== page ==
Masks were a very important aspect of Ancient Egyptian burials.
In common with the anthropoid coffin they provided the dead with
a face in the afterlife. In addition they also enabled the spirit
to recognise the body.
As well as the famous golden mask of Tutankhamun
and the less well known solid gold mask of Psusennes
there are several other masks on display in collections throughout
the world. Such is the power of these beautiful objects that
photographs can never fully do them justice.
The tomb of Tjuyu and Yuya was, until the discovery of Tutankhamun's, one of the most spectacular
ever found in the Valley of the Kings.
Although the burial was robbed in antiquity, a great deal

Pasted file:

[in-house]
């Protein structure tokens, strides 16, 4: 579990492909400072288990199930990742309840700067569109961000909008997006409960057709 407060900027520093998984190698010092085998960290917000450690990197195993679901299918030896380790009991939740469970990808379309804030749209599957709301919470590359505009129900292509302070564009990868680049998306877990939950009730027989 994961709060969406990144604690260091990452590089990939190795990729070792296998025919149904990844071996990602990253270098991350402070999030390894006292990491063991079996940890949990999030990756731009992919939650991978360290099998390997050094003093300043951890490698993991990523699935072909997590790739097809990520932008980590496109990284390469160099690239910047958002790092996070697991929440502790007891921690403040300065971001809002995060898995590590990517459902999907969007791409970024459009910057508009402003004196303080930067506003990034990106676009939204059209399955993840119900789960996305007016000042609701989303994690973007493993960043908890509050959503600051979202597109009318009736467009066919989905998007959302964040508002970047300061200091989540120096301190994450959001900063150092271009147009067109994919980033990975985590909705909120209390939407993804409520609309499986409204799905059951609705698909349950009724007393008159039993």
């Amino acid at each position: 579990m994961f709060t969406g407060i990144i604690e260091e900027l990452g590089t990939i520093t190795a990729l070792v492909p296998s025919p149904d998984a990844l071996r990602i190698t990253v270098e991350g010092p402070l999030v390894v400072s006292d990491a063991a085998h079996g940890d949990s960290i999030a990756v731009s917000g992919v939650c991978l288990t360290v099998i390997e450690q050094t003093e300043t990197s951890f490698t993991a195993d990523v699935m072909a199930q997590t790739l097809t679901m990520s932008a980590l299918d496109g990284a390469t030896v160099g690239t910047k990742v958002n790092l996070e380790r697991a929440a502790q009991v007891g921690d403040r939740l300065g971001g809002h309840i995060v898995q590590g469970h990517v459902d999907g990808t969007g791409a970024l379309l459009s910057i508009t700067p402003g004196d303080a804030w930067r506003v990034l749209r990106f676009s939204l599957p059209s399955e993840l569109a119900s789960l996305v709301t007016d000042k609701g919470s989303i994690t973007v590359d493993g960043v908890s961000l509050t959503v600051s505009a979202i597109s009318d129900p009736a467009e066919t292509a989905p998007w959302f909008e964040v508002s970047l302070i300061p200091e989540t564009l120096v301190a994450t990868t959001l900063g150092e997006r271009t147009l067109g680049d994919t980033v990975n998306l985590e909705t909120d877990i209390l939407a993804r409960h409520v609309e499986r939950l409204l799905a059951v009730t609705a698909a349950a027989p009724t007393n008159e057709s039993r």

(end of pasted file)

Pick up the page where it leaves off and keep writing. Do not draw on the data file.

of objects not considered valuable by the robbers remained. Both
the mummies were largely intact and were in an amazing state
It is thought that Yuya, above, and the Lady Tjuyu, whose mask
is shown on the right were the parents of Amenhotep
III's principal wife Queen Tiye and were thus allowed the
privilege of a burial in the royal valley.
This fine 18th Dynasty Mummy mask is from the collection of the
British Museum. It is made from painted wood, but the name of
it's original owner is unknown. It is unfortunate that many masks
were damaged during unwrapping of mummies, but thankfully modern
X-Ray techniques has rendered this highly destructive method
of investigation obsolete.